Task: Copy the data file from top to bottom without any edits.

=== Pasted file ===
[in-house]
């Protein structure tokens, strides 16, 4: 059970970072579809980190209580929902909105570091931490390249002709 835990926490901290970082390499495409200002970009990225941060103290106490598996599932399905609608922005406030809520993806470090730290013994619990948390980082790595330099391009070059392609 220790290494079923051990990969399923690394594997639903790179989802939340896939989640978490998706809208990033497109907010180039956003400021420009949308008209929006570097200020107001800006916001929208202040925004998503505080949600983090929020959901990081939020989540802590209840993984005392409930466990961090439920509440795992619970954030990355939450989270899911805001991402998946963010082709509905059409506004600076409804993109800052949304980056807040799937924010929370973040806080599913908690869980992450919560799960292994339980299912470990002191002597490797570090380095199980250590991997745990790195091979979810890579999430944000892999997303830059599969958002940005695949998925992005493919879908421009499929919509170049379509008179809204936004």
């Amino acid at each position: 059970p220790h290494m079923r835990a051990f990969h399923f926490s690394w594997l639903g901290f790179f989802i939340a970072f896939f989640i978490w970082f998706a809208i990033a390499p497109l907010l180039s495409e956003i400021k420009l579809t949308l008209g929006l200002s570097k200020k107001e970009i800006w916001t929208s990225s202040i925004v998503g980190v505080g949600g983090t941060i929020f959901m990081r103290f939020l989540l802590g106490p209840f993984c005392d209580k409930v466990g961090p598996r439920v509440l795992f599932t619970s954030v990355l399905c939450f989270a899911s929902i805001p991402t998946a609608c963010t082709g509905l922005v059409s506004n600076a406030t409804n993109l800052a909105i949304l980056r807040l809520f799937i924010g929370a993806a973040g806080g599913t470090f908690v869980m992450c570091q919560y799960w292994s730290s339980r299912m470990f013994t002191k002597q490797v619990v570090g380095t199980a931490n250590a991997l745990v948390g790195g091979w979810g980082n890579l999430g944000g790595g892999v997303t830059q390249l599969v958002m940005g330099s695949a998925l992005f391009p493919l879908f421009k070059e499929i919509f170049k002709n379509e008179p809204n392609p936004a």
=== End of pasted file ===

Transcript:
[in-house]
């Protein structure tokens, strides 16, 4: 059970970072579809980190209580929902909105570091931490390249002709 835990926490901290970082390499495409200002970009990225941060103290106490598996599932399905609608922005406030809520993806470090730290013994619990948390980082790595330099391009070059392609 220790290494079923051990990969399923690394594997639903790179989802939340896939989640978490998706809208990033497109907010180039956003400021420009949308008209929006570097200020107001800006916001929208202040925004998503505080949600983090929020959901990081939020989540802590209840993984005392409930466990961090439920509440795992619970954030990355939450989270899911805001991402998946963010082709509905059409506004600076409804993109800052949304980056807040799937924010929370973040806080599913908690869980992450919560799960292994339980299912470990002191002597490797570090380095199980250590991997745990790195091979979810890579999430944000892999997303830059599969958002940005695949998925992005493919879908421009499929919509170049379509008179809204936004």
């Amino acid at each position: 059970p220790h290494m079923r835990a051990f990969h399923f926490s690394w594997l639903g901290f790179f989802i939340a970072f896939f989640i978490w970082f998706a809208i990033a390499p497109l907010l180039s495409e956003i400021k420009l579809t949308l008209g929006l200002s570097k200020k107001e970009i800006w916001t929208s990225s202040i925004v998503g980190v505080g949600g983090t941060i929020f959901m990081r103290f939020l989540l802590g106490p209840f993984c005392d209580k409930v466990g961090p598996r439920v509440l795992f599932t619970s954030v990355l399905c939450f989270a899911s929902i805001p991402t998946a609608c963010t082709g509905l922005v059409s506004n600076a406030t409804n993109l800052a909105i949304l980056r807040l809520f799937i924010g929370a993806a973040g806080g599913t470090f908690v869980m992450c570091q919560y799960w292994s730290s339980r299912m470990f013994t002191k002597q490797v619990v570090g380095t199980a931490n250590a991997l745990v948390g790195g091979w979810g980082n890579l999430g944000g790595g892999v997303t830059q390249l599969v958002m940005g330099s695949a998925l992005f391009p493919l879908f421009k070059e499929i919509f170049k002709n379509e008179p809204n392609p936004a």